It was apparent that after Doha global round of trade negotiations, the Trans-Pacific Partnership would be the most fruitful trade liberalization intervention. The talks could eventually turn out to deliver substantial benefits for the American economy. This is partly because TPP was anticipated to deliver unprecedented access to markets for the American enterprises particularly for key stakeholders in the Asia-Pacific region. The Asia-Pacific region has been classified as the fasted growing territory globally. Thus, it would enable both the consumers and importers to tap on the benefits such as broad and cheap access to commodities from TPP nations.
However, Froman understands vividly that the TPP negotiations have to be carried out carefully, with extreme care. Nevertheless, reducing trade barriers by the U.S. would exert more pressure on the manufacturing industry in the U.S. that have been reported to frail. Although in between 1999 and 2012, the total number of occupations in the U.S. had increased by more than 2%, the manufacturing occupations, on the other hand, had reduced by more than 30%. The intensified import competition from offshoring to Asian manufacturing countries, for instance, China and Indonesia were viewed as the sole reason for the decline in the manufacturing sector in the U.S.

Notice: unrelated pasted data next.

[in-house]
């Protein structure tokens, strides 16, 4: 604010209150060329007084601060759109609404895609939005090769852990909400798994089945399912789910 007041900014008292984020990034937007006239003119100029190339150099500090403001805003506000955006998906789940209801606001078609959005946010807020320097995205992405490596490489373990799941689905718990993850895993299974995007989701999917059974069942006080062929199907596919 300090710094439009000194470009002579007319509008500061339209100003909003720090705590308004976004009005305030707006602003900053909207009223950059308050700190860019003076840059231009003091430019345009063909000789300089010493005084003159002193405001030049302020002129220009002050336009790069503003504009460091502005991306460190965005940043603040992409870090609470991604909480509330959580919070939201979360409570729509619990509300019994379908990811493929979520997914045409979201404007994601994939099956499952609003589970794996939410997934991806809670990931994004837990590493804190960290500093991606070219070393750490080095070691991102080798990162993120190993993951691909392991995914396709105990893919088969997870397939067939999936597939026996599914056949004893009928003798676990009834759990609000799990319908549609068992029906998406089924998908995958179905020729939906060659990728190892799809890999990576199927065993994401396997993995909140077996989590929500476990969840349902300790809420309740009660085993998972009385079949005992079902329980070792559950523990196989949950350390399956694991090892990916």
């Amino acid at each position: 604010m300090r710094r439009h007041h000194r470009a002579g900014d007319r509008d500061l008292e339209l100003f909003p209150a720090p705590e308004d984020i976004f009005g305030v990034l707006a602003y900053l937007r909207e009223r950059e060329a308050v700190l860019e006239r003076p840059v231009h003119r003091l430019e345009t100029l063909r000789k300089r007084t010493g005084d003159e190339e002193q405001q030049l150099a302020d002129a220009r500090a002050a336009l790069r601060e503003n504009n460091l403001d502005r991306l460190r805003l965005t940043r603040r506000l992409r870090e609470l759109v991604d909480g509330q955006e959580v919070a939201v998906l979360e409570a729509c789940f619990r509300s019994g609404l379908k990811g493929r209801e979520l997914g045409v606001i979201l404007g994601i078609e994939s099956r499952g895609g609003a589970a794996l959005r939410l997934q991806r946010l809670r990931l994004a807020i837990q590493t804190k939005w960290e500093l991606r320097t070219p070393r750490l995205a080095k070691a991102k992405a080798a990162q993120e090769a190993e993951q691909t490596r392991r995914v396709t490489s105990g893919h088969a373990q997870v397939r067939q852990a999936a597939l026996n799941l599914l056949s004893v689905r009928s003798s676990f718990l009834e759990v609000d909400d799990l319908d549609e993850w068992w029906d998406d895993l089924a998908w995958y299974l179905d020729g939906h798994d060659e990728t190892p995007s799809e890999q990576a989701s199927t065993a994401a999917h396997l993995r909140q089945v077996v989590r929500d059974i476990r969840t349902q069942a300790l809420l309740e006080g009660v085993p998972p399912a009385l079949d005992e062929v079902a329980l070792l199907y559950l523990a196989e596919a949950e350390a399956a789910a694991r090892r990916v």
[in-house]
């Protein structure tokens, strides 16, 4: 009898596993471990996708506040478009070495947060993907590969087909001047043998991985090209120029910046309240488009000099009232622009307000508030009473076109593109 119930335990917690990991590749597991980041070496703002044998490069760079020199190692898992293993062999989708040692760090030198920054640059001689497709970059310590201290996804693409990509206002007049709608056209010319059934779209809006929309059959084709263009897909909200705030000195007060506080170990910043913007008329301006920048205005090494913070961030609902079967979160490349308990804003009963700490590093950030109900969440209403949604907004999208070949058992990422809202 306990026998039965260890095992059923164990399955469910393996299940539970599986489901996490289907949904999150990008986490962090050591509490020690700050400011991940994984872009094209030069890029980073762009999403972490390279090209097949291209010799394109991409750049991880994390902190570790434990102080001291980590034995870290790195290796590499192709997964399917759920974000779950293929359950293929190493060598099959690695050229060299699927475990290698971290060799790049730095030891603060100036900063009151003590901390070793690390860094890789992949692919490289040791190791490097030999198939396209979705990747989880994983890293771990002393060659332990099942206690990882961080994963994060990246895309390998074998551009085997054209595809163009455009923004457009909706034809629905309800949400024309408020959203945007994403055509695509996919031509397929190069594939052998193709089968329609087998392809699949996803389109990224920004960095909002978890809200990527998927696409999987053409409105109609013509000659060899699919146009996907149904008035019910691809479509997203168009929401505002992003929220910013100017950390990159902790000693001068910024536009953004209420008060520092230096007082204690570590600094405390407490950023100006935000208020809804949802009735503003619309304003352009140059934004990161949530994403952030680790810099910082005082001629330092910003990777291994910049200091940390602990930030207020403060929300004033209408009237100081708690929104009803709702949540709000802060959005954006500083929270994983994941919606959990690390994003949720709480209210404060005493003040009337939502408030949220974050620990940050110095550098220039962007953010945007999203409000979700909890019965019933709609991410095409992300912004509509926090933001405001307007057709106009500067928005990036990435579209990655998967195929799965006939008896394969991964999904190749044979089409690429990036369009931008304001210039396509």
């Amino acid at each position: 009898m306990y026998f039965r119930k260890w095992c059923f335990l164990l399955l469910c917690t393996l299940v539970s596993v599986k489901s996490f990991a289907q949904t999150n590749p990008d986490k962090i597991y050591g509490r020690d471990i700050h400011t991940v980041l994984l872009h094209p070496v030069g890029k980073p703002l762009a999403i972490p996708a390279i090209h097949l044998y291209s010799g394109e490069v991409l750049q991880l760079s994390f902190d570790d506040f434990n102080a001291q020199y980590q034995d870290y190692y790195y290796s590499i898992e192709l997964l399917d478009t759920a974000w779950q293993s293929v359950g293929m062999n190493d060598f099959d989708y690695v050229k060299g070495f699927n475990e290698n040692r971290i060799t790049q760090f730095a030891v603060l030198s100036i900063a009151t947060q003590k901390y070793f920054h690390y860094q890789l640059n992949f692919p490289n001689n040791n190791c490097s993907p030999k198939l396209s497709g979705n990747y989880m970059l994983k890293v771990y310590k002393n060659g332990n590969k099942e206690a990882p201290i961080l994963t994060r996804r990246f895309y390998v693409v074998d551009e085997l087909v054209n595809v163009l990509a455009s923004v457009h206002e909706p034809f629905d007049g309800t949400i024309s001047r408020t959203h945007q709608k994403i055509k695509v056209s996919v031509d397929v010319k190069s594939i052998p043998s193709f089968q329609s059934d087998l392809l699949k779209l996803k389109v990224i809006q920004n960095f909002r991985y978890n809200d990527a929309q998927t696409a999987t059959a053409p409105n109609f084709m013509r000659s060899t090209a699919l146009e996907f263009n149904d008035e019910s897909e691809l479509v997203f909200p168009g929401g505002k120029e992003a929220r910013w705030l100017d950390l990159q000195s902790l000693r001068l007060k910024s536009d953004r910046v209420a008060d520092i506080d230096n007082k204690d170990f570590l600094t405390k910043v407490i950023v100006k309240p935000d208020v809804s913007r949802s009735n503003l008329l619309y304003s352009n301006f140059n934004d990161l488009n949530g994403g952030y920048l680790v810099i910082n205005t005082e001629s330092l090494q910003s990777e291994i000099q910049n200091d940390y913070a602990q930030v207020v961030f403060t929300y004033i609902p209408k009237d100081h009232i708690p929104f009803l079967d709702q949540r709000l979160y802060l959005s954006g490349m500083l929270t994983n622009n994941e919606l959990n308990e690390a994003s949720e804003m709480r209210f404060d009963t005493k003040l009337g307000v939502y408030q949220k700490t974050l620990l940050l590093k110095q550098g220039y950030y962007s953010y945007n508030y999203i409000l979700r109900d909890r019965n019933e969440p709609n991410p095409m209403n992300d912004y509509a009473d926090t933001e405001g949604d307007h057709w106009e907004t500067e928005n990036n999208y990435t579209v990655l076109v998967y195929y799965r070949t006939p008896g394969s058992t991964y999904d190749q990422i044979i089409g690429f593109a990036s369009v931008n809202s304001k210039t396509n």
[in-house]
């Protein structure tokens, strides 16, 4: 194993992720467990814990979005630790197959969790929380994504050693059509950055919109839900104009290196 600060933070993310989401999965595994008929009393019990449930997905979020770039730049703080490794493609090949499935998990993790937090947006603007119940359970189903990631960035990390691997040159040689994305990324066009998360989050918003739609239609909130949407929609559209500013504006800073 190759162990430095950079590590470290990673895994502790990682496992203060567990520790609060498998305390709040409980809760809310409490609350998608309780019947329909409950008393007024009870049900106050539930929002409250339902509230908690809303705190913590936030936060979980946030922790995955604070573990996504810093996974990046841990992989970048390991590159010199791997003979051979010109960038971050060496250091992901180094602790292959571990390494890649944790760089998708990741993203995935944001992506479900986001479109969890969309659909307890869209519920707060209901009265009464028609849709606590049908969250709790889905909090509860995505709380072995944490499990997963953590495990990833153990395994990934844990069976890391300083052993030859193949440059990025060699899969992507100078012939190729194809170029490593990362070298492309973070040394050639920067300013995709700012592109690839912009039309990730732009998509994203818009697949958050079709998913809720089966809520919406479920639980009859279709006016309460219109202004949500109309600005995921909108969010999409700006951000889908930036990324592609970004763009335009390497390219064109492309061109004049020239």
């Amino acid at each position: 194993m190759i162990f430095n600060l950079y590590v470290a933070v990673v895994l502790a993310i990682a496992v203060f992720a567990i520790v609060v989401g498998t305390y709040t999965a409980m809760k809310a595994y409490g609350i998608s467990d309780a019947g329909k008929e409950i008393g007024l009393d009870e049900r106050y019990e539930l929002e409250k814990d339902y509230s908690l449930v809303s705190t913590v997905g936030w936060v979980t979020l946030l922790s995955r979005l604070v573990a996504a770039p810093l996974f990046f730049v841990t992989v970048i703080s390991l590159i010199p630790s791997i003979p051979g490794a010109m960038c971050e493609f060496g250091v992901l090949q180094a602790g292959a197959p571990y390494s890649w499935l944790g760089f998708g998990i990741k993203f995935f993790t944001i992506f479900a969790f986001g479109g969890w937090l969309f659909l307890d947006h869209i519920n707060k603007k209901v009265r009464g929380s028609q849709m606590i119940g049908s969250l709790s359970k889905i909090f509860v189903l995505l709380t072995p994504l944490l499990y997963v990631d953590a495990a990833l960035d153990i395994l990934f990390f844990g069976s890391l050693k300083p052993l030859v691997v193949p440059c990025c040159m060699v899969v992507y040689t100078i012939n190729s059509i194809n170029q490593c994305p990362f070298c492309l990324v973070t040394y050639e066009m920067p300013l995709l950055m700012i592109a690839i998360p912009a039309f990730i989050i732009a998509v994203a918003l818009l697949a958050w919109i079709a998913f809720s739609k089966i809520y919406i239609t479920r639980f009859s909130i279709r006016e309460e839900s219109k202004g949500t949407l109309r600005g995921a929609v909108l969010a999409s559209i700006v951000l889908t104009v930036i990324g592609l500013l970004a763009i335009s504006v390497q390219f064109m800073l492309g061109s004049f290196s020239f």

Froman has to strike a balance when entering the TPP deal, it is imperative for him to ensure that advancing American business interests overseas merges with protecting the same business interests in the U.S.  In the previous months, the industrial activists alongside politicians had expressed their worries on the risks that would emerge out of TPP negotiations specifically for the footwear industry in the U.S.
The footwear manufacturing industry had contracted over the past one decade mainly due to intensified import competition from countries such as China and Vietnam. The reduction of tariffs on Vietnamese imports would exacerbate such a decline. Vietnam has been reported to have a comparative cost advantage when it comes to footwear production compared to the U.S. It is estimated that producing a pair of shoes would cost more than 25% compared to the same pair generated in Vietnam (Brodeur & Van Assche, 2014). A Nike representative also showed that a pair of Nike running shoes would cost $20 in a firm located in Vietnam. The low wages in Vietnam have been attributed to be the primary driver of such a manufacturing cost advantage. The wages in Vietnam are 20 times lower compared to those in the U.S. In one of the studies that were conducted by a research service, and it revealed that wages in Vietnam particularly the footwear and apparel, labourer earned $0.51 per hour and this is even lower compared to what labourers in China make (Brodeur & Van Assche, 2014).